Interview with ArenaNet’s Rubi Bayer

ArenaNet officially announced a couple weeks ago that Rubi Bayer would be joining the Community Team. I met Rubi personally (and finally) at the Fan Day, but I’ve known her for much longer for her Guild Wars work. I jumped at the chance to interview her when she crossed the threshold in to ArenaNet, and I am very thankful that she was able to take some time to answer a couple questions a midst a major life change (access to Guild Wars 2) as well as taking on a new job, tons of beta feedback, and learning Martin Kerstein’s… intricacies. Without further ado.

You’ve made it to the big leagues with ArenaNet. Can you tell us a little about your background, and how you ended up at your dream job?

I’ve been a Guild Wars fanatic since back at the beginning of 2007. It was my first MMO, and I fell head over heels in love with it. The gameplay, the world, the community—I loved it all. Over the past five years, I became very involved with the community in-game, having fun and helping out where I could. In 2009, I joined the Massively staff as a contributing editor. I served as the lead writer for Guild Wars and Guild Wars 2 coverage and started the Flameseeker Chronicles column, which gave me the opportunity to become even more involved with the community. It also gave me the privilege of getting to know quite a few people on the ArenaNet team, and they all had one thing in common: they were genuinely happy with their jobs and eager to go to work each day. When you combine that working environment with a game that I love so much (and one in development that I’ll love just as much, if not more), it really is a dream job. When the community team asked me to join them, there was no way I could say no.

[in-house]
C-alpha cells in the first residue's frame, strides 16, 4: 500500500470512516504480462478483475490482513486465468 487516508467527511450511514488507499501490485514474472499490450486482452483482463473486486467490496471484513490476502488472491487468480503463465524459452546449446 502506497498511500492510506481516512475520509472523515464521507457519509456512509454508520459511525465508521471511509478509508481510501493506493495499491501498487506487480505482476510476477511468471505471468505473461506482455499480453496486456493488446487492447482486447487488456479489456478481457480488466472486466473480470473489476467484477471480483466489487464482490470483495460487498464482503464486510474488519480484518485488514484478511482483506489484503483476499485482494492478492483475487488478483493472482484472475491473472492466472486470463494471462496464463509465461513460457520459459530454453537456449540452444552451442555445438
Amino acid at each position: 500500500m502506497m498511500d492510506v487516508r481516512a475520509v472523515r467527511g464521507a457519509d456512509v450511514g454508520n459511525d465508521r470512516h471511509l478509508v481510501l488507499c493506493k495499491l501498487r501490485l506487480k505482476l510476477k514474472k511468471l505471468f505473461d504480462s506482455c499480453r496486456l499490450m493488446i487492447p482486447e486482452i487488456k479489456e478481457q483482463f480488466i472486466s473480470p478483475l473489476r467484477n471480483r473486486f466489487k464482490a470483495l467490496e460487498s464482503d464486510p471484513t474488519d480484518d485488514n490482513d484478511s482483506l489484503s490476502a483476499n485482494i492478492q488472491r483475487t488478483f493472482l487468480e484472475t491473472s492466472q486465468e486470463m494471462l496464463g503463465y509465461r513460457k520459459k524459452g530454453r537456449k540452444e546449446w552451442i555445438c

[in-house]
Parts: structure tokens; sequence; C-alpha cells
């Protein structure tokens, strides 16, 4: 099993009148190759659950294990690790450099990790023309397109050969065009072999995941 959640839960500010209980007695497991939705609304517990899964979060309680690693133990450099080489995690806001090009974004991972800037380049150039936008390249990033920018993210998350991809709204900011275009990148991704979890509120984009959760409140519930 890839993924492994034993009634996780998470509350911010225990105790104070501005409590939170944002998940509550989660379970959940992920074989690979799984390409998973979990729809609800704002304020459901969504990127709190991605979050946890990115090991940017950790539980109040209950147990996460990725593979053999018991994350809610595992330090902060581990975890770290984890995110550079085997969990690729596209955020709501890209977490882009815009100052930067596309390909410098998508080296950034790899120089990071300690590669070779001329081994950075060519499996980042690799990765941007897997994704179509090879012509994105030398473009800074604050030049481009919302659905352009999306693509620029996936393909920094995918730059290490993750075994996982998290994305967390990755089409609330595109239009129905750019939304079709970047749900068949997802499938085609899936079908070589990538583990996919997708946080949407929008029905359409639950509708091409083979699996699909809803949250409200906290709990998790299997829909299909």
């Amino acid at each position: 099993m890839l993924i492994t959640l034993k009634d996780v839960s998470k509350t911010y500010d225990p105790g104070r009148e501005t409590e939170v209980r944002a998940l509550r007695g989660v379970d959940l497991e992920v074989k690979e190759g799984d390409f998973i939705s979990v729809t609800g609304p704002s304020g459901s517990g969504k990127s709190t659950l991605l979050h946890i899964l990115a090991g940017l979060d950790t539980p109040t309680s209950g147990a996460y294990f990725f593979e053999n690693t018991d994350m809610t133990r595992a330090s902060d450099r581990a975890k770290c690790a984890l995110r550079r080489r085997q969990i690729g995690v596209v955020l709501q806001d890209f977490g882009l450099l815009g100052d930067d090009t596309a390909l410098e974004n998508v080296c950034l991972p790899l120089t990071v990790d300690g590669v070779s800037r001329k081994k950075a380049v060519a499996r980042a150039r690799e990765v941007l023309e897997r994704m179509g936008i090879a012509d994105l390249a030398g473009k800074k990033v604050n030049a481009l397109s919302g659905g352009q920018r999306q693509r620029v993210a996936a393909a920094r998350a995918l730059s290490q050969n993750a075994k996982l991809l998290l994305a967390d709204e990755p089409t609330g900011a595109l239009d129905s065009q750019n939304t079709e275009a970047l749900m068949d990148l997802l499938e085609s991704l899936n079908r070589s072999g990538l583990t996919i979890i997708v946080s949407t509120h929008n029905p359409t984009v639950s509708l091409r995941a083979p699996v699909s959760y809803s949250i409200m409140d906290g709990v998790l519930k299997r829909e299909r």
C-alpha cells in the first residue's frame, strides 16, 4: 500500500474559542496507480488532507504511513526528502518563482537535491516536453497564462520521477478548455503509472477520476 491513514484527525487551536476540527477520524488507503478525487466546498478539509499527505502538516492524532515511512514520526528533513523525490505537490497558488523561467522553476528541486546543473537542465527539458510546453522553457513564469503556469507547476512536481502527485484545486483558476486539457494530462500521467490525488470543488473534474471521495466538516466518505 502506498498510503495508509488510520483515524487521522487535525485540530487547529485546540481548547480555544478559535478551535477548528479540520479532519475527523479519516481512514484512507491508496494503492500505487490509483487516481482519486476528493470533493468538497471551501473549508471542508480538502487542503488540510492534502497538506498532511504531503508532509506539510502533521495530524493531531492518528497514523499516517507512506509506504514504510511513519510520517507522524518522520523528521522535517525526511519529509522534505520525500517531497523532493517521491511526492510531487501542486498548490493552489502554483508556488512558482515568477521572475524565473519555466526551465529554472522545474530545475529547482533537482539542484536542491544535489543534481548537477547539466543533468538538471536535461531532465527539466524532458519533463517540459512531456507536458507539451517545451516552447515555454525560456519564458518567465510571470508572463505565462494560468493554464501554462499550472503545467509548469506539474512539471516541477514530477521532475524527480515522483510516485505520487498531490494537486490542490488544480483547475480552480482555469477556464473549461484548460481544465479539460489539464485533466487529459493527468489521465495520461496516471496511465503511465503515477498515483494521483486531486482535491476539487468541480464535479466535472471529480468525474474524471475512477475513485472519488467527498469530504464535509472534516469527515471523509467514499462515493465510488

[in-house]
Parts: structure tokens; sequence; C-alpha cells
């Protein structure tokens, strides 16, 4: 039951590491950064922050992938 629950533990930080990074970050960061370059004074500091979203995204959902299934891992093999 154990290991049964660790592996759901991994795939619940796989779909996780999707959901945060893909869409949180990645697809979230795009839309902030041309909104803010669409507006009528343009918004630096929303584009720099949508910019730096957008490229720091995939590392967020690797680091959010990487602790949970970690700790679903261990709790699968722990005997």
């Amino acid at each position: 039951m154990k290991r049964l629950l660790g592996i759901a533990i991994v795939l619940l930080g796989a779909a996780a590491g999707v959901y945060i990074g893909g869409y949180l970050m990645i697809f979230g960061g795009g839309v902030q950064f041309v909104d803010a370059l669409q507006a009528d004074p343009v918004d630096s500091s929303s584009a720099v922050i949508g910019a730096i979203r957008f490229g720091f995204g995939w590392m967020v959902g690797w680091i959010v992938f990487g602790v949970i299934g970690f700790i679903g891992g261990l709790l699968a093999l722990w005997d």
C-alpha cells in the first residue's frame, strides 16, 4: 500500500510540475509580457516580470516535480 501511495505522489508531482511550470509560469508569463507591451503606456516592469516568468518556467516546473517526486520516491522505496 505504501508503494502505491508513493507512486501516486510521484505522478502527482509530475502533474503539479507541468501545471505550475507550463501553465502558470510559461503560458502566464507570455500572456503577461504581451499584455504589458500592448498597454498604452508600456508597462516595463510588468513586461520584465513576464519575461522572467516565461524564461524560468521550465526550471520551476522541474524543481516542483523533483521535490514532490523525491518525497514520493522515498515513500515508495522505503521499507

A few months ago, Regina gave an excellent description of what an ArenaNet Community Manager does at The Vigilant. What role will you specialize in? What are your strengths in community management?

I’ll be serving as the Social Media Coordinator, helping with the ArenaNet blog—as you’ve probably already seen!—and helping with both the original Guild Wars and Guild Wars 2 communities. I’ve got a familiarity, affection, and respect for the community, combined with a desire to see the community become better and better. We’ve already got one of the greatest communities in the MMO space, and I want to see it really shine with Guild Wars 2.

Is there anything you will miss now that you have transitioned behind ArenaNet’s doors?

My Massively coworkers. This was a transition to something great for me—really a dream come true—but every new beginning means an ending somewhere, and I had to say good-bye to a group of people that I love and respect very much. I still talk daily to those in the group who are nearest and dearest to me, but it’s not the same as working alongside them each day.

What advice do you have for people looking for work in the video-game industry, and what community opportunities should they be looking for?

Love what you do, warts and all. If it’s just a paycheck for you, or if you want to do it to grab some virtual fame and be an Internet rock star, it’s probably not going to end well for you. Everyone involved in the development or ongoing care of an MMO will have days filled with epic wins, rainbows, and kitty cats, but they’re also going to have days filled with fires to put out, angry people saying nasty things about them personally (and possibly about their mothers), and days when it feels like the pile of work screaming for attention is a million miles high. If you can get through all that and still love it, you’re well on your way.